After a while, both Peatrick and Beatrice showed up, carried by the swell, the pattern of wind-generated waves, from the North. Mounting the waves, we rode them effortlessly south. We paddled towards Cape Falcon, content to be together on the beautiful sea, on such a glorious day, surrounded by the everyday magic of our coast.




“Pay close attention now to how I travel
Through this passage to the truth you long for,
So that you’ll learn to cross the ford alone.”

Paradiso, Canto II, 125

Sea Cave , Cape Falcon, OR

As we neared Cape Falcon, we could see the opening of the caves in the cliffs. From a distance, they seemed like mere niches in the rock or small alcoves. Coming closer, they open rather suddenly into imposing entrances with water surging into the broken yellow brown black of the basalt cliff.

All caves are problematic. The earth is solid, or so we think, and the idea of a hole in it is disturbing. How was it formed? How is it maintained? And more importantly, what is down there? Ogres, dragons, Hell itself?

I do not like caves on land; they are scary and unpleasant. One reason I loved climbing, was the exposure. I loved that empty feeling you get in the soles of your feet, when you are on a sheer face, a thousand feet above the ground with fields of vertical granite stretching in all directions; a feeling akin, it is clear now, to being on the open seas. I hate the claustrophobic feeling of worming into a small hole, to feel the immense weight of the earth above, to imagine a collapse or getting stuck, wedged in a small place. A horrible way to die. Trapped and inaccessible. Lonely.

But sea caves are different. Scary sometimes, to be sure, but the water flowing in and out gives you a sense that you can leave if you desire. And they are full of life, at least near the entrance; the shelter the cave gives makes them home to a plethora of starfish and gooseneck barnacles, anemones, snails and mollusks of all sorts.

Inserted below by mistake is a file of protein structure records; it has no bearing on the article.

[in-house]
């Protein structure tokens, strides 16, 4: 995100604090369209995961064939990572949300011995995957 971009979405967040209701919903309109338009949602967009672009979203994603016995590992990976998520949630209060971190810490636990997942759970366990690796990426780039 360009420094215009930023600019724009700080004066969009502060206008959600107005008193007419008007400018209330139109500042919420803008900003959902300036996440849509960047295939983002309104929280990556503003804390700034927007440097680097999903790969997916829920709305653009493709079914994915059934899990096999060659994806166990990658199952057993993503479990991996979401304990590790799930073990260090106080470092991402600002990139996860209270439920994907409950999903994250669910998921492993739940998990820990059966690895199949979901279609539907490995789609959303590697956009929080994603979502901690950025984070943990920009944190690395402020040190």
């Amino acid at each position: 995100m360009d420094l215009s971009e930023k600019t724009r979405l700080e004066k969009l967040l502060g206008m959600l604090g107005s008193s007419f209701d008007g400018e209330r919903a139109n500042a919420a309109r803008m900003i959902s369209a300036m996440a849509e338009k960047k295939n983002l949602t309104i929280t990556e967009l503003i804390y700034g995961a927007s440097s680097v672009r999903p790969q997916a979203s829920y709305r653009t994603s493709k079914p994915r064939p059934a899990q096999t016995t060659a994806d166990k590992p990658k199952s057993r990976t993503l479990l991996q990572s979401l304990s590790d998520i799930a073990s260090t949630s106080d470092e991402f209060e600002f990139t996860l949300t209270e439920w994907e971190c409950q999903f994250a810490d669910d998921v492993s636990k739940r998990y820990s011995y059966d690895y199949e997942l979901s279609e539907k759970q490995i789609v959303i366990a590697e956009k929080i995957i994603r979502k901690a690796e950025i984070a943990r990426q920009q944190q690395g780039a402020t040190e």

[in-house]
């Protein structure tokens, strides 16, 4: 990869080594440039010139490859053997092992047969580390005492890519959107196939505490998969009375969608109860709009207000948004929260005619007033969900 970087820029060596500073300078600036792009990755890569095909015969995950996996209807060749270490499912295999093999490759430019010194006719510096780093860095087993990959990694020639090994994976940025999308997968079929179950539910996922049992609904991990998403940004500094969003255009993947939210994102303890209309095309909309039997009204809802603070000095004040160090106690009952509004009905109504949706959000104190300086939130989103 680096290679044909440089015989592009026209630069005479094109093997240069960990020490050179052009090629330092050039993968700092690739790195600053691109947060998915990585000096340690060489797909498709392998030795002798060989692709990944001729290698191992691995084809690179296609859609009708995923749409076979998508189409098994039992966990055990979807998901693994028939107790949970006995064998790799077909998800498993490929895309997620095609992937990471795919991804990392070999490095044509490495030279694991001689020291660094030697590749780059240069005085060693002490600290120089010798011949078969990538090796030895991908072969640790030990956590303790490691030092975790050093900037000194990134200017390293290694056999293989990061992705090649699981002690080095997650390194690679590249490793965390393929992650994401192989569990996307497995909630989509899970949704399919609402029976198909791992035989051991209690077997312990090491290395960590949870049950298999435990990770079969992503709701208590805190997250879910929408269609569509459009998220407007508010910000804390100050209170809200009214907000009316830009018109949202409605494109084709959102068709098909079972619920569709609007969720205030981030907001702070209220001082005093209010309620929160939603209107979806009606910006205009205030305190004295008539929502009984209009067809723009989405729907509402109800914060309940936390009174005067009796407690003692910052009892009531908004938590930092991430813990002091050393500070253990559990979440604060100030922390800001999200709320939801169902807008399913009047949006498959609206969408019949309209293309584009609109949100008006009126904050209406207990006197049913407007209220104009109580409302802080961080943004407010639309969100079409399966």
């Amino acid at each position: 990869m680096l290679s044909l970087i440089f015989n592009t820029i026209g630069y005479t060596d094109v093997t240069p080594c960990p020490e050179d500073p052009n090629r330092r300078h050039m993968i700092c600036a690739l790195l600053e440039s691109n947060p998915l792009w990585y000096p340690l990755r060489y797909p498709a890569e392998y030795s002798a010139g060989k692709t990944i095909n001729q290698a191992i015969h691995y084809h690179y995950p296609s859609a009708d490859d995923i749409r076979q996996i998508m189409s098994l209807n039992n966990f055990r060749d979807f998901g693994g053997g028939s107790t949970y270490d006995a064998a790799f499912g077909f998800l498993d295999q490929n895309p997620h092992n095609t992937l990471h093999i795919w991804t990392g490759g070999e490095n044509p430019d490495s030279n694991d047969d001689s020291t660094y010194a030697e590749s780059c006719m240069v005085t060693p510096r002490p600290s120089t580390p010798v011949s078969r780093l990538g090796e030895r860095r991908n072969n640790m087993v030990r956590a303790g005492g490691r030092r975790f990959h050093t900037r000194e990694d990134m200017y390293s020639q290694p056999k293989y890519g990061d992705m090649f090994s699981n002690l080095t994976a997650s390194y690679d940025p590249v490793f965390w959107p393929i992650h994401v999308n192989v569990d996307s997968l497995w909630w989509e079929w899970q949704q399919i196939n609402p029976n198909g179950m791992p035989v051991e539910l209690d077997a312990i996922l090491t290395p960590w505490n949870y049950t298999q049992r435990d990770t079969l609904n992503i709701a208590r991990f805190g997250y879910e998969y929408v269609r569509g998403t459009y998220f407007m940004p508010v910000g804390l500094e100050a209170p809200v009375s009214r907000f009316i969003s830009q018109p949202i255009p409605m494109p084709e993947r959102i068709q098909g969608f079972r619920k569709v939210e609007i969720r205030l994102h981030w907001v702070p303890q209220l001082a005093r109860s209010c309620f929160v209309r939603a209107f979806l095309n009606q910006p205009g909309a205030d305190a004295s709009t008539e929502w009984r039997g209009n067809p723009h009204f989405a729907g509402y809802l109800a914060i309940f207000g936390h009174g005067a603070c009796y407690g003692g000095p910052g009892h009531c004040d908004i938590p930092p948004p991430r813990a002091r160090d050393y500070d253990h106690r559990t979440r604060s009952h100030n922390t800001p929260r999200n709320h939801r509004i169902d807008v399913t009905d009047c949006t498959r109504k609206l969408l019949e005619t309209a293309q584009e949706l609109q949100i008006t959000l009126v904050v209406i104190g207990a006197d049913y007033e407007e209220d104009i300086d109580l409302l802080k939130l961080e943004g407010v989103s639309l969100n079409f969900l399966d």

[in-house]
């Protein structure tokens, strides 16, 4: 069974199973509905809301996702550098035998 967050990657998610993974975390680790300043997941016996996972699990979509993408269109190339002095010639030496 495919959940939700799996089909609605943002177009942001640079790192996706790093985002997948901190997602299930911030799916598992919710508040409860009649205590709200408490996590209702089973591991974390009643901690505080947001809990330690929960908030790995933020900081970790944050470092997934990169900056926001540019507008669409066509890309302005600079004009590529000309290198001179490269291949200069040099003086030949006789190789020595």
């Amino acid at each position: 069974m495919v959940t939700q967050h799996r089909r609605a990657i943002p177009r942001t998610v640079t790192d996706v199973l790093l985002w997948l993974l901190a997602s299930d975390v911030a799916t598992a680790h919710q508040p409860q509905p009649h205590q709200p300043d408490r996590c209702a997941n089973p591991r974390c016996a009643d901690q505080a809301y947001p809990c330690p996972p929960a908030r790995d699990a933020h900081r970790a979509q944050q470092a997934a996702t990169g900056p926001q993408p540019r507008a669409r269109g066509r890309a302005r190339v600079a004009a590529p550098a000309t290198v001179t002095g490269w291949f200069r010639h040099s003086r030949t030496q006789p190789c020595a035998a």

In our Oregon setting, basaltic lava dominates everything. Our caves are often formed from weak point in the lava walls, where water has eroded and eaten away the basalt structure. Sometimes, the openings lead to lava tubes formed millennia ago when hot, liquid lava flowed through a more viscous matrix and created tunnels, thousands of feet, even miles in length.

Once inside, every cave is different but the same. The particular shape and form of the cavity causes the water to move uniquely, but it always moves, reflecting and refracting off the sides, hissing and moaning through cracks, steaming sometimes when the flowing water is atomized after being forced through a crack and expelled suddenly in a puff.

The backroom


I ventured gingerly forward into the first cave we approached and, paddling past the starfish encrusted entrance, I found myself in a deep room. It seemed almost circular – complete – like the inside of a stony igloo. As I paddled back, I saw that the back wall was actually broken and, during a low point in the surge, another room was revealed. Dare I try to make that back room? What would I find beyond that low ceiling, in the darkness?